Busy week of Kansas basketball departures a win-win for both sides

Kansas guard Dajuan Harris Jr. (3) slaps hands with teammates as the starting lineup is announced prior to tipoff against West Virginia on Thursday, March 9, 2023 at T Mobile Center in Kansas City. Photo by Nick Krug

In the span of four days this week, four players who helped make up the Kansas men’s basketball team’s bench during the 2022-23 season made the decision to enter the transfer portal instead of returning to Kansas for another season.

There could be more where that came from, but, either way, this is great news for all parties involved.

For the players — good dudes with high character and the hope of untapped potential — it represents an opportunity for a fresh start with a new program, one that may better suit their specific skill sets and needs.

For the Jayhawks, it offers the chance to rebuild a bench that was in desperate need of a makeover. And, who knows; it might even open the door to more than that.

It’s not crazy to think that Kansas coach Bill Self and his staff will find a starter or two in the transfer portal this offseason. In fact, it might even be likely.

Even if they don’t, putting more experienced and proven commodities in key bench roles should help the outlook for the 2023-24 season tremendously.

The guys who are leaving never quite got to the point where they could be trusted. And that’s one of the most important traits for a bench player to possess.

Self has talked often about bench players not needing to come in and star or be standout performers but rather to enter the game and at least keep the game where it’s at for a few minutes. Maybe grow the lead, maybe not. But the goal of the reserves is always to keep the opponent from taking control so Self has the time he needs to give his starters a rest.

If not for foul trouble and fatigue, most coaches in America would play their five starters for all 40 minutes of every game. They’re starters for a reason, right?

But they need breathers, too. And, in the case of the 2022-23 Jayhawks, that concept applied as much to the mental side of things as the physical side of things.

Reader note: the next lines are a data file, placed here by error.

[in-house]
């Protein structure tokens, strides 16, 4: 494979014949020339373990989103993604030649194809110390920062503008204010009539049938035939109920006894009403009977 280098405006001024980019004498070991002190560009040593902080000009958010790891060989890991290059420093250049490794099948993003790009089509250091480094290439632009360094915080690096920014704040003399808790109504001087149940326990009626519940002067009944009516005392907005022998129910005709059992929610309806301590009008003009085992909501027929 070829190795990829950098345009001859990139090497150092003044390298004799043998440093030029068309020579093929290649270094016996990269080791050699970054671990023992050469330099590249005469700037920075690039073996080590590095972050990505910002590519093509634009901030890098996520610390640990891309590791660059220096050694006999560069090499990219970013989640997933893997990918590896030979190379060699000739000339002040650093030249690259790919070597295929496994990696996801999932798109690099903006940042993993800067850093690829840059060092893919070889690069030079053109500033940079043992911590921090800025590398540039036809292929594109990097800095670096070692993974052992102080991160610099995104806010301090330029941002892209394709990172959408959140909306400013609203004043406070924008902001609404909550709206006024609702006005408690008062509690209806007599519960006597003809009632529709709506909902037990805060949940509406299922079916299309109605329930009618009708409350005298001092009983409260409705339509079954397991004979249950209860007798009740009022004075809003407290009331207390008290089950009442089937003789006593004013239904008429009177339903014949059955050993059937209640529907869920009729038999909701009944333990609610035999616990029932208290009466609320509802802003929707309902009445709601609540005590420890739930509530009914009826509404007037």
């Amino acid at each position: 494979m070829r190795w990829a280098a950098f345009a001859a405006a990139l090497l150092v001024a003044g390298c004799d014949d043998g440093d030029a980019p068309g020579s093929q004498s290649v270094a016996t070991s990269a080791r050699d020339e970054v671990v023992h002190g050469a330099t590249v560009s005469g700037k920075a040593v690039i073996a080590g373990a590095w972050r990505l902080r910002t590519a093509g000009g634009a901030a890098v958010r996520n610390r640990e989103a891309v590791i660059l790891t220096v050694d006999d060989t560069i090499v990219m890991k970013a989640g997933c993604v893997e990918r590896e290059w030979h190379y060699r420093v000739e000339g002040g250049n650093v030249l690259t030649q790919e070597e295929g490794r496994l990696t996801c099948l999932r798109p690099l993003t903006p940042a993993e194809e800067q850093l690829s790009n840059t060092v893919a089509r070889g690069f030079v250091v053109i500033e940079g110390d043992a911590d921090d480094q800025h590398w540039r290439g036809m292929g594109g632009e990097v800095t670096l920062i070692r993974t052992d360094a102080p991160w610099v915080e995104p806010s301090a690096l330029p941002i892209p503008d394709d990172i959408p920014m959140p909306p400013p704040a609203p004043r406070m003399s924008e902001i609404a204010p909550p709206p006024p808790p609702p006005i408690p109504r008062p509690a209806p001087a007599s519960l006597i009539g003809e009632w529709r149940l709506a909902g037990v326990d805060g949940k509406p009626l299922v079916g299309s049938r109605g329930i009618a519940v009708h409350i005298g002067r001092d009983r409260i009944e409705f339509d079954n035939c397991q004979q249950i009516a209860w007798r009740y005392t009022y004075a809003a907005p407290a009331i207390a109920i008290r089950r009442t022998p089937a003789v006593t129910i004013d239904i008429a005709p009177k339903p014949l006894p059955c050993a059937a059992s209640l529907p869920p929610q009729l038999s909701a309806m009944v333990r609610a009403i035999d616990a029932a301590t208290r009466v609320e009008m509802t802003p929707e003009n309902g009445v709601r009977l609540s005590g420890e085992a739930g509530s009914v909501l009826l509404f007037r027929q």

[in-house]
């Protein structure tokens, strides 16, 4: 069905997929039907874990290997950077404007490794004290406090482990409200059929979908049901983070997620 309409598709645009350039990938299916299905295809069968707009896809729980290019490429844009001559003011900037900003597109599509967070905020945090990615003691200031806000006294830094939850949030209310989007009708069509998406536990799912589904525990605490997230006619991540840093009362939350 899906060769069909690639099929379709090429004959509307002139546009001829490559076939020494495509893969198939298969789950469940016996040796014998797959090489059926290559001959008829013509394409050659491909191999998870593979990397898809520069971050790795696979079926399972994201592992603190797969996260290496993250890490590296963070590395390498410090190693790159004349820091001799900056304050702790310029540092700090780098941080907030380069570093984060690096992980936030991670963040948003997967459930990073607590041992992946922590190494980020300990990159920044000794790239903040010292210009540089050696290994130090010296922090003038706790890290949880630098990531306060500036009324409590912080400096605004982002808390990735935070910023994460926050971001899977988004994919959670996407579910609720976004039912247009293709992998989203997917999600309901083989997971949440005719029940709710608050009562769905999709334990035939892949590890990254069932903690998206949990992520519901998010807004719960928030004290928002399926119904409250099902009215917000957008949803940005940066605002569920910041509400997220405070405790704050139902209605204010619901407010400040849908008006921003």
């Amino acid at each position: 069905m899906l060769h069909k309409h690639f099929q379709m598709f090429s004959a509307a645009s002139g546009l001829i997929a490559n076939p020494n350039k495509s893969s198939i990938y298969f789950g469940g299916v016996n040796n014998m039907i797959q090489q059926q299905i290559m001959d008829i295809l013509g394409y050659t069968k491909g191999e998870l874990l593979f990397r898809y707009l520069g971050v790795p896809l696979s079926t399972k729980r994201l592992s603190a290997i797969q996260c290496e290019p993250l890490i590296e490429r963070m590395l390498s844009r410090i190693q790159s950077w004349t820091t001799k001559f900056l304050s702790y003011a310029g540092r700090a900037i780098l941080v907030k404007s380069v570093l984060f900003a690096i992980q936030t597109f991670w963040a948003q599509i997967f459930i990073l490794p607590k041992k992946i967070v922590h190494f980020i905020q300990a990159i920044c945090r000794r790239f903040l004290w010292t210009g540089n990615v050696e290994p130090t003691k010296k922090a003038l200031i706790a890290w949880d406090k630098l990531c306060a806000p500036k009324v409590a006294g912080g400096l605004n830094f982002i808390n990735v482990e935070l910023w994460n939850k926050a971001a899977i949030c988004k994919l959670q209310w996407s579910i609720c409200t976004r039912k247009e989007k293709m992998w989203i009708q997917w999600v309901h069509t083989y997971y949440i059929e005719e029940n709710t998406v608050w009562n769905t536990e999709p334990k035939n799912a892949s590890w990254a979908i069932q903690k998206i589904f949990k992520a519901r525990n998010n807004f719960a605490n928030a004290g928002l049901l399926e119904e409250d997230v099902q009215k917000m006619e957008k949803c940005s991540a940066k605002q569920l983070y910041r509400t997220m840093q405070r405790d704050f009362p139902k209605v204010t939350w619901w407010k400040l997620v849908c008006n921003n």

In fact, I think KU’s inability to trust or develop its bench this season might have been a slightly overlooked reason behind KU’s season-ending loss to Arkansas.

That night in Iowa, a couple of KU starters looked to be wound a little tight and over-stressed, much more so than they had been throughout the season.

Part of that can be attributed to the stakes and the NCAA Tournament environment, but the other part, in my opinion, was because of the shortcomings of the bench.

It wouldn’t surprise me at all if KU’s starters felt immense pressure to stay on the floor because of the fear of what going to the inexperienced and unproven bench might do to their chances.

That, in turn, forced them to play tight and with added pressure, and that, in turn, led to a few key breakdowns at crucial times, be them missed free throws, fourth fouls or what have you.

Look at last year’s title team, for example. Mitch Lightfoot and Remy Martin weren’t exactly world beaters all season long, but they were confident, reliable pieces (eventually) and the starters knew that both players would execute what was asked when they went into the game.

It wound up winning KU a title and both guys played an important role in making that happen.

You don’t have to have a title-worthy team sitting on the bench year in and year out, but you have to have guys who have confidence, who know their roles, who can deliver and who you can trust.

Kansas didn’t have that during its most recent season, so now they’re on the search for a group that can fill those incredibly important bench seats.


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